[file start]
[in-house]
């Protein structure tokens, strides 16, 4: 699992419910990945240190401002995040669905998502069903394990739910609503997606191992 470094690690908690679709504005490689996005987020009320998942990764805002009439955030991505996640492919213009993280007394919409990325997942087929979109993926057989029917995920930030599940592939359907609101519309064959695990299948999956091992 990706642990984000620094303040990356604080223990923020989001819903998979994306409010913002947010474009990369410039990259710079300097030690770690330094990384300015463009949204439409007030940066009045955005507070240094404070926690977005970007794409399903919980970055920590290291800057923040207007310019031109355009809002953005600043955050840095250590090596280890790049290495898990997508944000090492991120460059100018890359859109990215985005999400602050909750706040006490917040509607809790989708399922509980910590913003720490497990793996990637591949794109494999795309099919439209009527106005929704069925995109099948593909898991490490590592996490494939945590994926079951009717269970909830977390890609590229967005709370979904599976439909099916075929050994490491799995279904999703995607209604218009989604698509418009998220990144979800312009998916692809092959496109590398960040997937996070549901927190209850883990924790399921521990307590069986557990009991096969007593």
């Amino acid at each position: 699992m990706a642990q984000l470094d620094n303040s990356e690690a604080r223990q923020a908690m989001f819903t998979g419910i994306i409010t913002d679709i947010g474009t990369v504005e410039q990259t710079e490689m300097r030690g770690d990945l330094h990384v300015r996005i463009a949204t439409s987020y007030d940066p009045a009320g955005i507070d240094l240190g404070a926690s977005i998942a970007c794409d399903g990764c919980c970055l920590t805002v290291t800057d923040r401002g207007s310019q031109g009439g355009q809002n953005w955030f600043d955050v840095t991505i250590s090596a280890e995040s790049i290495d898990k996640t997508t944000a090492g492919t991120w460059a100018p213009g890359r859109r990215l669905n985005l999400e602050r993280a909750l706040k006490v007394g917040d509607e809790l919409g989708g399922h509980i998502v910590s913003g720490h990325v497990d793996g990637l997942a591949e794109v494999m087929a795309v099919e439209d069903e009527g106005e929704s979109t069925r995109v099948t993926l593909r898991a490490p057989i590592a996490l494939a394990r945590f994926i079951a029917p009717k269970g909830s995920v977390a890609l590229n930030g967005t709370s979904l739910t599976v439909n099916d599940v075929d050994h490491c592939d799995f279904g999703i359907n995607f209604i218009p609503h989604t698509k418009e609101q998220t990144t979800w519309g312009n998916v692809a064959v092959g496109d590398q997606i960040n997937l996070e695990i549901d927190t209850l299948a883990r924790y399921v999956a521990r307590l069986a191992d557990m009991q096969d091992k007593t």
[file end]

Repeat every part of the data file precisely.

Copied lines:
[in-house]
């Protein structure tokens, strides 16, 4: 699992419910990945240190401002995040669905998502069903394990739910609503997606191992 470094690690908690679709504005490689996005987020009320998942990764805002009439955030991505996640492919213009993280007394919409990325997942087929979109993926057989029917995920930030599940592939359907609101519309064959695990299948999956091992 990706642990984000620094303040990356604080223990923020989001819903998979994306409010913002947010474009990369410039990259710079300097030690770690330094990384300015463009949204439409007030940066009045955005507070240094404070926690977005970007794409399903919980970055920590290291800057923040207007310019031109355009809002953005600043955050840095250590090596280890790049290495898990997508944000090492991120460059100018890359859109990215985005999400602050909750706040006490917040509607809790989708399922509980910590913003720490497990793996990637591949794109494999795309099919439209009527106005929704069925995109099948593909898991490490590592996490494939945590994926079951009717269970909830977390890609590229967005709370979904599976439909099916075929050994490491799995279904999703995607209604218009989604698509418009998220990144979800312009998916692809092959496109590398960040997937996070549901927190209850883990924790399921521990307590069986557990009991096969007593």
């Amino acid at each position: 699992m990706a642990q984000l470094d620094n303040s990356e690690a604080r223990q923020a908690m989001f819903t998979g419910i994306i409010t913002d679709i947010g474009t990369v504005e410039q990259t710079e490689m300097r030690g770690d990945l330094h990384v300015r996005i463009a949204t439409s987020y007030d940066p009045a009320g955005i507070d240094l240190g404070a926690s977005i998942a970007c794409d399903g990764c919980c970055l920590t805002v290291t800057d923040r401002g207007s310019q031109g009439g355009q809002n953005w955030f600043d955050v840095t991505i250590s090596a280890e995040s790049i290495d898990k996640t997508t944000a090492g492919t991120w460059a100018p213009g890359r859109r990215l669905n985005l999400e602050r993280a909750l706040k006490v007394g917040d509607e809790l919409g989708g399922h509980i998502v910590s913003g720490h990325v497990d793996g990637l997942a591949e794109v494999m087929a795309v099919e439209d069903e009527g106005e929704s979109t069925r995109v099948t993926l593909r898991a490490p057989i590592a996490l494939a394990r945590f994926i079951a029917p009717k269970g909830s995920v977390a890609l590229n930030g967005t709370s979904l739910t599976v439909n099916d599940v075929d050994h490491c592939d799995f279904g999703i359907n995607f209604i218009p609503h989604t698509k418009e609101q998220t990144t979800w519309g312009n998916v692809a064959v092959g496109d590398q997606i960040n997937l996070e695990i549901d927190t209850l299948a883990r924790y399921v999956a521990r307590l069986a191992d557990m009991q096969d091992k007593t």